In fact, having an extraordinary place to stay is a given for the latest crop of luxury travelers, who want more from their hotels. “We have quite a number of guests where money is not an issue,” says Philippe Frey, general manager of No. 2–ranked Palacio Duhau, Park Hyatt in Buenos Aires. “All that matters are unbelievable experiences from A to Z.”

A multigenerational family staying at the Palacio recently asked staff to organize a dinner. The hotel’s chef interviewed the family and tailored a traditional Argentinean menu for them, serving each course with an explanation of the cooking techniques. A sommelier worked with the chef to pair each course with Argentinean wines. Such a meal costs between $200 and $250 per person at the Palacio.

Any Palacio guest can sign up to take in a polo match, one of the country’s pastimes, and participate in an asado, or Argentinean barbecue, afterward. The hotel offers a similar event featuring tango dancing. During warmer months it puts on “Tango Under the Stars,” which allows guests to watch a dance performance in the garden and sample a specially created menu. Visitors can also view the hotel’s art collection and receive a complimentary tour from a curator.

At the Peninsula New York, which ranks No. 6, guests can arrange to see a Broadway show, meet the cast and tour the stage. They also can tour a New York City Fire Department firehouse, with a chance to hop on a rig.

To compete with newer properties, veterans have had to up their game with renovations and additions. Now that there’s a renaissance of sorts in the luxury sector, companies are willing to invest again, says PwC’s Berman. Both the Mandarin Oriental, San Francisco, and the Peninsula New York recently celebrated their respective 25th anniversaries with makeovers.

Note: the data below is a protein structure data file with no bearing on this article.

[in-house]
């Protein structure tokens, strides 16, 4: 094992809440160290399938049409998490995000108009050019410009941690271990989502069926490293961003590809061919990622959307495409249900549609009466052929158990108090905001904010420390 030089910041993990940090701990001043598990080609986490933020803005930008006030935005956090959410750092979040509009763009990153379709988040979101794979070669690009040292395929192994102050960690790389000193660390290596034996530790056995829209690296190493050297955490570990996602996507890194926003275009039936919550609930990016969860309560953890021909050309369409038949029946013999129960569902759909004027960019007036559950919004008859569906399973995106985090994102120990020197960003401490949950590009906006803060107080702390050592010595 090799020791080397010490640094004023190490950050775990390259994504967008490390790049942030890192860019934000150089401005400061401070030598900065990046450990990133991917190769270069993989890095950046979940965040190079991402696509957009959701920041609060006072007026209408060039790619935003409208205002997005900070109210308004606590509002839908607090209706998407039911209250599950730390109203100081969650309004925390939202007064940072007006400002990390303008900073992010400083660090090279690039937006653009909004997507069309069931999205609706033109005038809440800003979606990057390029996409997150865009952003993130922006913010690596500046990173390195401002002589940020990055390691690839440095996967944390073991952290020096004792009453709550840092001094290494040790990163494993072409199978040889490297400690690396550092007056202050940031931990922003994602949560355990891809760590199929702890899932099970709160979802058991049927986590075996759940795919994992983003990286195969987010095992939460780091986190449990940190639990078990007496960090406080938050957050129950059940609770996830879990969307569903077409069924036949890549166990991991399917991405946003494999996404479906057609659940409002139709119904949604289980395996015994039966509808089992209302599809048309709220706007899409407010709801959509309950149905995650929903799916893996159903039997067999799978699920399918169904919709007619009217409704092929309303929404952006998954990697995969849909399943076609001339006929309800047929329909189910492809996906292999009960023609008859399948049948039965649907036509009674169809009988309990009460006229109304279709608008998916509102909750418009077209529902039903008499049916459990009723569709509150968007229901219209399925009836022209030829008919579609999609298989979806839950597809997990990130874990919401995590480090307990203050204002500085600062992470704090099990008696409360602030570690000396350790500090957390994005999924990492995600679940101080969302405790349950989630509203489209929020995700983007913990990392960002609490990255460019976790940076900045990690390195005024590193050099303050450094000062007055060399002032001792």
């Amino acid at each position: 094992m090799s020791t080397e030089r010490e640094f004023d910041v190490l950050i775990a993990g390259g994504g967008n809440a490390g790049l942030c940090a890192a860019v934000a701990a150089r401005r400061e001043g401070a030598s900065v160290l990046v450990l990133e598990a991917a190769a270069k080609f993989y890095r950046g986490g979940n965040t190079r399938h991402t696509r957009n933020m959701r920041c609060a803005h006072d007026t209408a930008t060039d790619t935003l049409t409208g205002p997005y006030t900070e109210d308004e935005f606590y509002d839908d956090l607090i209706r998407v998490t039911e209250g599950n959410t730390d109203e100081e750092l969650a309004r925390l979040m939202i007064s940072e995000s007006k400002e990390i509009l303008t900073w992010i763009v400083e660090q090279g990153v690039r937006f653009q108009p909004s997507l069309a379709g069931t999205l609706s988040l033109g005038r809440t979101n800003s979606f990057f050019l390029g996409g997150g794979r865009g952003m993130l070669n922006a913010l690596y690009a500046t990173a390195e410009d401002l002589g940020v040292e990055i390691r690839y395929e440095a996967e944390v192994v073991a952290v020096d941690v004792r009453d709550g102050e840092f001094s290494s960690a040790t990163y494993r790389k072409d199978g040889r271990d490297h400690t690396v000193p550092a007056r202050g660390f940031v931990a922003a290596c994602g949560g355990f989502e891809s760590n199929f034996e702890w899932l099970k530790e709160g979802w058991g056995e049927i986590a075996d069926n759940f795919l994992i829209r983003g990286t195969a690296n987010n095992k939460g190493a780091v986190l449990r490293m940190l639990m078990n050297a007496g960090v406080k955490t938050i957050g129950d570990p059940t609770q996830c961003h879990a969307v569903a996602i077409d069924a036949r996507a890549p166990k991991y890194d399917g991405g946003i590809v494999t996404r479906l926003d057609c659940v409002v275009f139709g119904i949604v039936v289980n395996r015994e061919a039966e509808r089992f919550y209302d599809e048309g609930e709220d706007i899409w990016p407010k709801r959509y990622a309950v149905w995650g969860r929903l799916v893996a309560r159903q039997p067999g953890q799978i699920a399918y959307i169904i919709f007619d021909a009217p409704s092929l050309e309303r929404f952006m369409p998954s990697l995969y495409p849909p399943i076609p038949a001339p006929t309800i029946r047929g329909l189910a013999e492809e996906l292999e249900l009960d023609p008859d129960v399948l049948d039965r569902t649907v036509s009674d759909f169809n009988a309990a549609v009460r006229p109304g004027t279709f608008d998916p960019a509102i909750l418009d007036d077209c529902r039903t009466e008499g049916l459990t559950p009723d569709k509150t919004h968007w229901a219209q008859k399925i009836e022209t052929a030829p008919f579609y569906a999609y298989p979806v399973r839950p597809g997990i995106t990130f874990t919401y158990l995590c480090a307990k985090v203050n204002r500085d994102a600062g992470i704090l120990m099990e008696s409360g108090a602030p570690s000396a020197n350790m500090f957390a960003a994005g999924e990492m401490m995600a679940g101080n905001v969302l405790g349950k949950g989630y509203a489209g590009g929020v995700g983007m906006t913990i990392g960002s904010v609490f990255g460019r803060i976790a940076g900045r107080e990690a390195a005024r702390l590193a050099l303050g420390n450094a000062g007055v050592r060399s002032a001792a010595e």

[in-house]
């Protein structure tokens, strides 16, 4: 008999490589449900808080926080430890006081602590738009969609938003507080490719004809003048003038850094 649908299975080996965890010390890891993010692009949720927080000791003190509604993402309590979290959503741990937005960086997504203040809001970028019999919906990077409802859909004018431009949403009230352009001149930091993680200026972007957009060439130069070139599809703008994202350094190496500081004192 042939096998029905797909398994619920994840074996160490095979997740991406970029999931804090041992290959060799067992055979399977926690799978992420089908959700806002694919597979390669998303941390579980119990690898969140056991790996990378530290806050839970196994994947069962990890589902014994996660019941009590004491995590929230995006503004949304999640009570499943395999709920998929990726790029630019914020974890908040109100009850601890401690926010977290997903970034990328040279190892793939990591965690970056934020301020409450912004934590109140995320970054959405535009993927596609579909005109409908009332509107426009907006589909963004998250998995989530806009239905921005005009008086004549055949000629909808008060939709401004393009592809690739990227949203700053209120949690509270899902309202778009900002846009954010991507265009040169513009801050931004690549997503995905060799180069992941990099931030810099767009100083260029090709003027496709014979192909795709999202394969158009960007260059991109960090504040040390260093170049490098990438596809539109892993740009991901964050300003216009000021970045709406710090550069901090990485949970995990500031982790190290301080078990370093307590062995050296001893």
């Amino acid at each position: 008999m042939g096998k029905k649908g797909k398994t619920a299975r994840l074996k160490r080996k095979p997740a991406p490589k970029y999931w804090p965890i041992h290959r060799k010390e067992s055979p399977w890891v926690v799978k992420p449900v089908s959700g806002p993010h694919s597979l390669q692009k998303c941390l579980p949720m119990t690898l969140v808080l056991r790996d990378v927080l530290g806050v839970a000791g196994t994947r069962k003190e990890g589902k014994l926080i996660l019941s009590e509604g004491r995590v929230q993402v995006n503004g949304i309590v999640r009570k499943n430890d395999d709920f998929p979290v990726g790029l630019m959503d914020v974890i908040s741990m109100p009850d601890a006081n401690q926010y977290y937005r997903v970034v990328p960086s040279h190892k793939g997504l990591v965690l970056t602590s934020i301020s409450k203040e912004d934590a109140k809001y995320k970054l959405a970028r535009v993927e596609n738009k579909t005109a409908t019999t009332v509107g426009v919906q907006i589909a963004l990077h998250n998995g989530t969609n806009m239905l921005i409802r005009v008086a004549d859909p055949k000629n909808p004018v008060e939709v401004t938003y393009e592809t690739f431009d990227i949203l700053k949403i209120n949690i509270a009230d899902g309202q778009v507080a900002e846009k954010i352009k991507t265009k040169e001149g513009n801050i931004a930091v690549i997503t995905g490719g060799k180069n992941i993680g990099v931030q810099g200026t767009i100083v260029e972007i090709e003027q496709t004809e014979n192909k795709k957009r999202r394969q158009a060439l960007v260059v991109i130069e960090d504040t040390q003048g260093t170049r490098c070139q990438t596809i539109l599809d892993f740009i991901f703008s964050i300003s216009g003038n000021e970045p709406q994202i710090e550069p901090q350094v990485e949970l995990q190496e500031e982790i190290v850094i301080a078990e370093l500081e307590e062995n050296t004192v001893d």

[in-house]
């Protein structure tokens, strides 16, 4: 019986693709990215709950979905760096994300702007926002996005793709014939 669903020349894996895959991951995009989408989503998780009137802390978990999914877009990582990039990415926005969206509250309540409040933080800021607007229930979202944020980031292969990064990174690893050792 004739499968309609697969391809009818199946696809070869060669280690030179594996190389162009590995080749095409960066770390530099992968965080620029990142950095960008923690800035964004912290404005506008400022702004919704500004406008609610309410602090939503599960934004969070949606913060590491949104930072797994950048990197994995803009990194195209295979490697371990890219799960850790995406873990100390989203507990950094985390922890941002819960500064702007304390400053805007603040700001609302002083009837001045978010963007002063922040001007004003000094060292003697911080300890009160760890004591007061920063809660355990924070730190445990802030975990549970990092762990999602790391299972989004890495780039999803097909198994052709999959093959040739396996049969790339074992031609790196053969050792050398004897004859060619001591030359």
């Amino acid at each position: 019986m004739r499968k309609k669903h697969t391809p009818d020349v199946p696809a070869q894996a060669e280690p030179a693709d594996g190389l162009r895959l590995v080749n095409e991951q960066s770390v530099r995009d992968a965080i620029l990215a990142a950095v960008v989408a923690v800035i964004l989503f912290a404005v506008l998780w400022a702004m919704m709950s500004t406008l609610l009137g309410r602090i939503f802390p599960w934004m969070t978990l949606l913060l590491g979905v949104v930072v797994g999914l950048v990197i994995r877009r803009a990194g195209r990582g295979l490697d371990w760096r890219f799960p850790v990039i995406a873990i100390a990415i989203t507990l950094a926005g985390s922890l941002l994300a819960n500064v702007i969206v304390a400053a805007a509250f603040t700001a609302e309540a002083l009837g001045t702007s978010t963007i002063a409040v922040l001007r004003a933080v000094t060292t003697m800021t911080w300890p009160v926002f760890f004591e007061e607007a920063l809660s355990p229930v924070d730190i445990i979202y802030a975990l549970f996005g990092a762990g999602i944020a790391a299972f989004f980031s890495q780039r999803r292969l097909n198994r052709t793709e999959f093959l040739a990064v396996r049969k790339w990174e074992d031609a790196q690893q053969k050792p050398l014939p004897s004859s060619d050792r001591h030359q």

The Mandarin Oriental renovated suites, created a new spa and opened a new restaurant, says spokeswoman Kluender. The Asian-inspired spa offers three treatment suites with rain-forest showers, a couple’s suite with twin beds, a dedicated manicure and pedicure area, a relaxation lounge and a fitness center. Age-repair facials and massages that cater to new mothers, travel-weary guests and the downright stressed are among the treatments available.

The new restaurant, Brasserie S&P, follows the foodie trend of focusing on healthy local ingredients. The menu, created by executive chef Adam Mali, features dishes such as grilled local albacore tuna and a Fallon Hills Ranch burger with house-made pickles.

In a similar vein, the Peninsula New York recently opened Clement, a contemporary American restaurant focused on the flavors of the Northeast. The menu by executive chef Brandon Kida offers such local delicacies as Maine lobster, Long Island duck and New Jersey porcelent, or baby pig (with apples, parsnips and cabbage from the Garden State).

The growing demand for luxury accommodation is likely to generate a supply response, says Adam Weissenberg, vice chairman and head of travel, hospitality and leisure at Deloitte Touche Tohmatsu in New York. “You will soon see the construction of high-end, $1,000-per-night hotels with 20, 30, 40 or 50 rooms,” he says.